Gateshead College Launches Low Carbon Vehicle Academy
The number of electric and hybrid cars on UK roads is rapidly growing and sometime in near future it’ll overtake fossil fuel cars. Obviously, There is a need for experts to help people easing the transition.
That’s what Gateshead College of North East England has been thinking. So they came up with a dedicated academy for low carbon vehicle industry. They have also opened North of England’s first public access Performance Track as part of the project.
Gateshead College’s Skills Academy for Sustainable Manufacturing and Innovation (SASMI) is the UK’s first education centre dedicated to the clean technologies sector. Housed in a state-of-the-art new £9.8 million building in Washington, Tyne & Wear, SASMI will deliver a wide range of low carbon vehicles skills training, with a focus on the automotive industry.
Green cars, electric vehicles in particular, bring with them a whole new lifestyle and new driving habits. For instance, you can’t just tow an electric car if the battery died, as it’ll damage the internal systems. There are many new things to learn about them, and that’s why the idea of a dedicated academy is not outlandish. Current courses include training for first responders, helping the emergency services and roadside rescue operators to safely deal with high voltagehybrid and electric vehicles. This will be followed by innovative courses dedicated to the production of EVs.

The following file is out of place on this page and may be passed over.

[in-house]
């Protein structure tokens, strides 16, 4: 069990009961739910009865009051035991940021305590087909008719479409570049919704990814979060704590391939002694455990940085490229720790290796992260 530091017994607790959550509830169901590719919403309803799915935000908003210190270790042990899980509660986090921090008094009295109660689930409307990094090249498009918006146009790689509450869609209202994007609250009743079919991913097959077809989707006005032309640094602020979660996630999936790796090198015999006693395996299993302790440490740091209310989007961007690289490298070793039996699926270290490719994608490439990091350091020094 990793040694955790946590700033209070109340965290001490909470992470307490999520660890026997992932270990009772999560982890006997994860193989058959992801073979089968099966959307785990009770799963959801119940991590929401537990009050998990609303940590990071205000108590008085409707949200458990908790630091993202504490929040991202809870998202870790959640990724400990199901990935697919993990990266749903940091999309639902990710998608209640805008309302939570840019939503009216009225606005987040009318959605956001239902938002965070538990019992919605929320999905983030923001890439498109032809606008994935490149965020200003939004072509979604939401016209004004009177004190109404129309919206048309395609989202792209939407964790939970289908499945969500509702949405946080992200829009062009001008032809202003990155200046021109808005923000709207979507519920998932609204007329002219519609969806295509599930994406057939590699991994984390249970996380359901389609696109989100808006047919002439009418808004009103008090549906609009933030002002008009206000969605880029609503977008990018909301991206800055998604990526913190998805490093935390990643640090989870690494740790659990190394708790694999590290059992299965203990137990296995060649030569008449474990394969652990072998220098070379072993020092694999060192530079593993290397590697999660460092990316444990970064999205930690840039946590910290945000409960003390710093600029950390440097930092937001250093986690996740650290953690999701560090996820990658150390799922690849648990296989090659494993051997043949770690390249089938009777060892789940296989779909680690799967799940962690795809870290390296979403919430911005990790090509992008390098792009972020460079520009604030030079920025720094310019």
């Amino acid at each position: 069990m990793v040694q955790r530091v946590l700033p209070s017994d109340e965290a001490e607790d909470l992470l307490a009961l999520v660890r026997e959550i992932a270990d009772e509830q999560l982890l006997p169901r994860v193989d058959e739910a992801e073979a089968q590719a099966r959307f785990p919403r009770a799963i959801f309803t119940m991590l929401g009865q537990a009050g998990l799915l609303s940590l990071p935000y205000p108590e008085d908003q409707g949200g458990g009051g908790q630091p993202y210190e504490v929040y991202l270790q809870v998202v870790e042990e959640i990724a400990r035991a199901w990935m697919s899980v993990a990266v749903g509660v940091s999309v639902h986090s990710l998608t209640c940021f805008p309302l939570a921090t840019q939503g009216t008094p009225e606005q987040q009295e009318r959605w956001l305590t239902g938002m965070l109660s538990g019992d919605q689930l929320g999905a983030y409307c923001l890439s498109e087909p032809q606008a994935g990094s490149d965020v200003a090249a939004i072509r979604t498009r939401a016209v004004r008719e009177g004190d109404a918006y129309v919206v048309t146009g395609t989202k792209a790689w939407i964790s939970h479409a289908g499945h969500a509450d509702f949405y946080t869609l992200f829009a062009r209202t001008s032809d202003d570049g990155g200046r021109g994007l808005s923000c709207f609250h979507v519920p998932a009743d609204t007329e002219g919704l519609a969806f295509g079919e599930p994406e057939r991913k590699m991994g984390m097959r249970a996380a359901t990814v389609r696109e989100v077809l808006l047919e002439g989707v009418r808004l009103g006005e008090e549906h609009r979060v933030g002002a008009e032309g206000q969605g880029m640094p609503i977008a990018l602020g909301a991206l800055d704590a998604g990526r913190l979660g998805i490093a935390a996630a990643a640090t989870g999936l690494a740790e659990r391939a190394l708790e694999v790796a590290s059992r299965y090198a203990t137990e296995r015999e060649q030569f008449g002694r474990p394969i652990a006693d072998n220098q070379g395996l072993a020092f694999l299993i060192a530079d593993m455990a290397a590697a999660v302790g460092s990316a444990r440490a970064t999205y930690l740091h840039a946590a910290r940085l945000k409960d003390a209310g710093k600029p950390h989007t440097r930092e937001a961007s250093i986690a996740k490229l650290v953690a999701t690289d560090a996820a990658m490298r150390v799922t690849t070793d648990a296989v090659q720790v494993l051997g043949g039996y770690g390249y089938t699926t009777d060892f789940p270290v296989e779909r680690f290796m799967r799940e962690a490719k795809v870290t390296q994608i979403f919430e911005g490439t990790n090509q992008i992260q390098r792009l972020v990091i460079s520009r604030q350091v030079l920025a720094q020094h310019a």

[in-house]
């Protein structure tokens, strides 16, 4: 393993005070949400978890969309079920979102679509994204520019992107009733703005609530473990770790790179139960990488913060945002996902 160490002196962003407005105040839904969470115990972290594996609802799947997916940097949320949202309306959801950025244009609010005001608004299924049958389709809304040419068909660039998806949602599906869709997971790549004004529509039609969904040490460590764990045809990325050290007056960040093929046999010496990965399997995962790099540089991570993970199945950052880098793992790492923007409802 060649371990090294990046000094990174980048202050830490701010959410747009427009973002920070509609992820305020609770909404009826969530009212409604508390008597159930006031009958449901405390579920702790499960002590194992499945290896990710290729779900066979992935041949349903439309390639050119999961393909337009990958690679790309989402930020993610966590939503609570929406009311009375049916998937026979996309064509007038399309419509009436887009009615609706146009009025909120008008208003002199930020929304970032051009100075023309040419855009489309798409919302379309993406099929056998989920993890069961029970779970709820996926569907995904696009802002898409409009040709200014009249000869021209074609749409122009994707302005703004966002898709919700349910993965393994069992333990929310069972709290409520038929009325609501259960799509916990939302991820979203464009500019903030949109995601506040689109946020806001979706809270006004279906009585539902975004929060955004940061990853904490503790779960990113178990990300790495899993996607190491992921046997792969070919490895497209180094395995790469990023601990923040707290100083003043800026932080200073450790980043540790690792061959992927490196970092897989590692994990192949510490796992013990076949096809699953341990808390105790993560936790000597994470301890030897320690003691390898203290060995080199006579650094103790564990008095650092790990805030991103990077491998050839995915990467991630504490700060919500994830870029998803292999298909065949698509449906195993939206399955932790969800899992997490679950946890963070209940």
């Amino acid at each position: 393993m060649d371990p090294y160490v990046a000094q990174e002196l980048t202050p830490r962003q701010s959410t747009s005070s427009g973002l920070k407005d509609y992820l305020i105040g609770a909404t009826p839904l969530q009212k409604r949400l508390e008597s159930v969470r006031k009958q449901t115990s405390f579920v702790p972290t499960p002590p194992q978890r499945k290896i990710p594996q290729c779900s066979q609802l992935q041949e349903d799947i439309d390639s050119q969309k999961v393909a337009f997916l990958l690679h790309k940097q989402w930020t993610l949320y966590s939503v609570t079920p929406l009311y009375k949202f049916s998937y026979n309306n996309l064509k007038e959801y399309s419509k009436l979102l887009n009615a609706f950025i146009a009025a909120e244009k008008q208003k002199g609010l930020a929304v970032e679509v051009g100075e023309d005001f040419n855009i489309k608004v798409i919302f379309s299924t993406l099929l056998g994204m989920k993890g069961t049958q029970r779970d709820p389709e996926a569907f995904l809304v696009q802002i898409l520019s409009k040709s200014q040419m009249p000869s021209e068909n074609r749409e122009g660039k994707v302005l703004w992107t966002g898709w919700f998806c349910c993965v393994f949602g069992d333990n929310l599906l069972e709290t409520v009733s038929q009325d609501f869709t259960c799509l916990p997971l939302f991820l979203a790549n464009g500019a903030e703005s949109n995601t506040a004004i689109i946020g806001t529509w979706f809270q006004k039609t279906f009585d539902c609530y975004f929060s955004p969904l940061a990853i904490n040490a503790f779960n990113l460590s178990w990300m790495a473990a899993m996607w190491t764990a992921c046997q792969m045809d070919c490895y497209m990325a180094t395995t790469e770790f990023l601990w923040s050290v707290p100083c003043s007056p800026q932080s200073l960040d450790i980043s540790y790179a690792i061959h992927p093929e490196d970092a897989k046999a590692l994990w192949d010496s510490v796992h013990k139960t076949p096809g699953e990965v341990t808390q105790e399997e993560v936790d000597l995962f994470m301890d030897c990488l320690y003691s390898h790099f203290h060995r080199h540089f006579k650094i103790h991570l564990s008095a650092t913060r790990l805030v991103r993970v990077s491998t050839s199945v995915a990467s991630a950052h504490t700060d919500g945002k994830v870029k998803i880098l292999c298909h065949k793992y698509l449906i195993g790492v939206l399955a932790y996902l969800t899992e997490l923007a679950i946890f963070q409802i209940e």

Mick Brophy, Managing Director of Business, Innovation & Development at Gateshead College, said: “North East England is at the heart of the UK’s emerging low carbon vehicle sector, making it the ideal home for the country’s first sustainable skills academy.
“If Britain is to continue to lead the world in the development and adoption of cleaner vehicles, we must also lead in training the people who will design, build and service them. The Academy will support the growth of a new automotive industry, delivering the skill sets needed for these vital green-collar jobs.”
Along with Nissan and the region’s leading supply chain, the two new facilities form the hub of the Government’s £200m Low Carbon Enterprise Zone, which is expected to create 7,000 new jobs in the region over the next decade.